In 2005, a meta-analysis that focused on the effects of vitamin D supplementation with or without concomitant treatment with calcium suggested that the dose of vitamin D was important in terms of fracture prevention at nonvertebral sites.[2] Researchers compiled data from 12 randomized, controlled trials and found that vitamin D at a dose of 700 to 800 IU per day reduced the risk of hip fracture by 26% and any nonvertebral fracture by 23%. Both of these results were statistically significant. However, the pool of data from randomized studies of vitamin D at a dose of 400 IU per day failed to demonstrate any fracture benefit. In this study, higher levels of achieved
25-hydroxyvitamin D [25(OH)D] were associated with a reduced risk for fracture.

The current meta-analysis expands on previous collective research in including a larger number of trials, including studies like WHI. The authors searched for randomized trials of supplementation with calcium alone or calcium with vitamin D among adults at age 50 or older. The outcomes of the meta-analysis included both bone mineral density studies and risk for fracture.

Of 267 abstracts assessed, 29 studies were included in the analysis;13 of these studies focused on treatment with calcium plus vitamin D, whereas 16 trials examined calcium alone. A total of 63,897 subjects were examined in these trials, with a mean age of 67.8 years for all subjects; 92% were women.

The overall rate of fracture reduction associated with calcium or calcium plus vitamin D supplementation vs placebo was 12% (P = .0004). The active intervention was associated with a reduced bone loss of 0.54% at the hip and 1.19% at the spine. Greater treatment adherence strengthened the positive outcomes associated with active treatment, but results were generally unchanged when examining subgroups based on individual fracture sites and participant gender. The addition of vitamin D to calcium did not appear to alter the protective effects of supplementation, and patients with lower baseline levels of 25(OH)D and those who were institutionalized were more likely to benefit from active treatment. Finally, individuals over the age of 70 were particularly likely to benefit from supplementation with calcium alone or calcium plus vitamin D.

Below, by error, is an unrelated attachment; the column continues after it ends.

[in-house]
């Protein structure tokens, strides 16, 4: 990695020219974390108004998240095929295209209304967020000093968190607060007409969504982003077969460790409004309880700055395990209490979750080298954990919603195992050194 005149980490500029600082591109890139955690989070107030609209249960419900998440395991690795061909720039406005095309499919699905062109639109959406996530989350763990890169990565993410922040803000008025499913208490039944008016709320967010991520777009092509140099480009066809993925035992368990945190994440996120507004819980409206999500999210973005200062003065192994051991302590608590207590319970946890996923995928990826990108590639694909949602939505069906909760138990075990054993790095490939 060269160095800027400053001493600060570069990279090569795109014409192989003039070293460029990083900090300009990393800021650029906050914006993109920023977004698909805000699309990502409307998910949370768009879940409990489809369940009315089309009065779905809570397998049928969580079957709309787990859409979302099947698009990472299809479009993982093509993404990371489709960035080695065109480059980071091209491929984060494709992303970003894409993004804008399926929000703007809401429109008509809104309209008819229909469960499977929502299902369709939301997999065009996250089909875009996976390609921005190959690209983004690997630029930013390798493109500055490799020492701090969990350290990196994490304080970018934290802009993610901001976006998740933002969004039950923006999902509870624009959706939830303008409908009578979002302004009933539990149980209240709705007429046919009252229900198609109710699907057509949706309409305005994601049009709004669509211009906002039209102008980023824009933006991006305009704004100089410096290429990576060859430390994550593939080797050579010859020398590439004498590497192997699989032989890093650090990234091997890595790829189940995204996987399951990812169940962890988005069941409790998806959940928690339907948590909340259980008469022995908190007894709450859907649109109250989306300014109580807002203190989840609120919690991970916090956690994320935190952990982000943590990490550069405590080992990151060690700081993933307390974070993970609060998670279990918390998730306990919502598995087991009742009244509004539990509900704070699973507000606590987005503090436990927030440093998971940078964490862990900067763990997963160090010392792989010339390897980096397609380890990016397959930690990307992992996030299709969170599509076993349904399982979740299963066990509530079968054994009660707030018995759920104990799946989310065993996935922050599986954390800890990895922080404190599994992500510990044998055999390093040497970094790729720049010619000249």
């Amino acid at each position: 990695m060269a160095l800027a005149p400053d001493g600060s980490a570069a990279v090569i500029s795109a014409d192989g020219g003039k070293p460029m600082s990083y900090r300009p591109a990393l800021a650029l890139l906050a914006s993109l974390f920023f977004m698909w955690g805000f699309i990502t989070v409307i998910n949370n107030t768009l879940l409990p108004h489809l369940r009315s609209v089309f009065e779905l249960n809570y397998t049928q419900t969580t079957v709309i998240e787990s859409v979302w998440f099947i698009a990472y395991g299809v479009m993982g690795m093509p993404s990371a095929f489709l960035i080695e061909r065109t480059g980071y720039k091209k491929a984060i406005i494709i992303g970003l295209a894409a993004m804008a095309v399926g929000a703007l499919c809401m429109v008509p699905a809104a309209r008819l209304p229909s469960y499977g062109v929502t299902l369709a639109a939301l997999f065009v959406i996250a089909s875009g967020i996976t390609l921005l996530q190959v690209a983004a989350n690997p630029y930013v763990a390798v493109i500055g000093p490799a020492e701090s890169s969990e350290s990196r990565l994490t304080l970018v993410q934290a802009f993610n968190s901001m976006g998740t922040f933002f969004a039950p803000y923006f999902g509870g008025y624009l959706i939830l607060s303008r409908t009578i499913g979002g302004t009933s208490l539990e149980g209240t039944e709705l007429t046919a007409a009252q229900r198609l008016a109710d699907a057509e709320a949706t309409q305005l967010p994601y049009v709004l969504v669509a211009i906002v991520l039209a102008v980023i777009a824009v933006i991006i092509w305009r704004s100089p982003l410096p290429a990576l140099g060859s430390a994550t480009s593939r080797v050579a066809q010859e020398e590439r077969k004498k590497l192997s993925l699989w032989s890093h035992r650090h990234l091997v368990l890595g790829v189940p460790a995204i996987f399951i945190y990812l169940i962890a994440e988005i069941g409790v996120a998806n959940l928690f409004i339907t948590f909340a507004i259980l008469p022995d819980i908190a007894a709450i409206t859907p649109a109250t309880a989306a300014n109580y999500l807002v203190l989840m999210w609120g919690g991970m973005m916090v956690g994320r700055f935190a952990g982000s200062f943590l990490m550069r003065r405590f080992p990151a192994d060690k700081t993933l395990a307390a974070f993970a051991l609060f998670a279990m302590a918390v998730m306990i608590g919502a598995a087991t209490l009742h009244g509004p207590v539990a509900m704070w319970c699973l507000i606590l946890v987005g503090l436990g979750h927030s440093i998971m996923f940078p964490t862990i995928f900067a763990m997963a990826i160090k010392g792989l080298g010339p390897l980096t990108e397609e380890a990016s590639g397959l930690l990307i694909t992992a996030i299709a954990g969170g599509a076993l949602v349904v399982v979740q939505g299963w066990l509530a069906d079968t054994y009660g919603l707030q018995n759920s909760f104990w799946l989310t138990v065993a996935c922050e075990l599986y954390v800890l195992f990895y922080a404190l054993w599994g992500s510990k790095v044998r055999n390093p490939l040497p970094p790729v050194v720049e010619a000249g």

The strengths of this meta-analysis include its significant power to detect differences in relatively infrequent clinical events and its control of potential confounding variables. Based on this analysis of available data, physicians should certainly consider supplementation with calcium plus vitamin D among patients (women, in particular) over the age of 50. The minimum dose of calcium which appears effective is 1200 mg daily, and the intervention with calcium alone may be sufficient to reduce the risk for fracture.